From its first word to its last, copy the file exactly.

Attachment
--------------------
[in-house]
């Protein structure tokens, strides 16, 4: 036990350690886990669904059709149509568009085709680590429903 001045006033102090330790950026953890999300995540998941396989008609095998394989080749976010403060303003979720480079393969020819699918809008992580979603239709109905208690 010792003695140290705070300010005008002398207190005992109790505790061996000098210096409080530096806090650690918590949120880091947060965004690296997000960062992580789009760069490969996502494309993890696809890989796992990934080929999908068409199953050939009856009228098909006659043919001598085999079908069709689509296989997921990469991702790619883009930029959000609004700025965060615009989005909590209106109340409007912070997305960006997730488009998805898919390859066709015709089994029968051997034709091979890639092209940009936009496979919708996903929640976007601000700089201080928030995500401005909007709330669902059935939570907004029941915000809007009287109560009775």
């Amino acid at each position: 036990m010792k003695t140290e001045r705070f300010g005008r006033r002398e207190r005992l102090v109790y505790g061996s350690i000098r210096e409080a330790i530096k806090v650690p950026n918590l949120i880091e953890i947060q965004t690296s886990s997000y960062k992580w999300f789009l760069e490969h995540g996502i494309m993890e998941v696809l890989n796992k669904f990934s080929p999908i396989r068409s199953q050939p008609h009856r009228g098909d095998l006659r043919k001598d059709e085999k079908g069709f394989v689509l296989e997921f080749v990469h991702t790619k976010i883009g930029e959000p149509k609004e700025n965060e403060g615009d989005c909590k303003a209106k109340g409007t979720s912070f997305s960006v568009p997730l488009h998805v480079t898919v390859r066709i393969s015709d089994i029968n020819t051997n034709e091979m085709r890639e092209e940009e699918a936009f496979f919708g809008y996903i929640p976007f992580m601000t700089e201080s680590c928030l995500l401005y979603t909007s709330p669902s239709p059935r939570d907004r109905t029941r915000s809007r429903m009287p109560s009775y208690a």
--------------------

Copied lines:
[in-house]
């Protein structure tokens, strides 16, 4: 036990350690886990669904059709149509568009085709680590429903 001045006033102090330790950026953890999300995540998941396989008609095998394989080749976010403060303003979720480079393969020819699918809008992580979603239709109905208690 010792003695140290705070300010005008002398207190005992109790505790061996000098210096409080530096806090650690918590949120880091947060965004690296997000960062992580789009760069490969996502494309993890696809890989796992990934080929999908068409199953050939009856009228098909006659043919001598085999079908069709689509296989997921990469991702790619883009930029959000609004700025965060615009989005909590209106109340409007912070997305960006997730488009998805898919390859066709015709089994029968051997034709091979890639092209940009936009496979919708996903929640976007601000700089201080928030995500401005909007709330669902059935939570907004029941915000809007009287109560009775």
């Amino acid at each position: 036990m010792k003695t140290e001045r705070f300010g005008r006033r002398e207190r005992l102090v109790y505790g061996s350690i000098r210096e409080a330790i530096k806090v650690p950026n918590l949120i880091e953890i947060q965004t690296s886990s997000y960062k992580w999300f789009l760069e490969h995540g996502i494309m993890e998941v696809l890989n796992k669904f990934s080929p999908i396989r068409s199953q050939p008609h009856r009228g098909d095998l006659r043919k001598d059709e085999k079908g069709f394989v689509l296989e997921f080749v990469h991702t790619k976010i883009g930029e959000p149509k609004e700025n965060e403060g615009d989005c909590k303003a209106k109340g409007t979720s912070f997305s960006v568009p997730l488009h998805v480079t898919v390859r066709i393969s015709d089994i029968n020819t051997n034709e091979m085709r890639e092209e940009e699918a936009f496979f919708g809008y996903i929640p976007f992580m601000t700089e201080s680590c928030l995500l401005y979603t909007s709330p669902s239709p059935r939570d907004r109905t029941r915000s809007r429903m009287p109560s009775y208690a």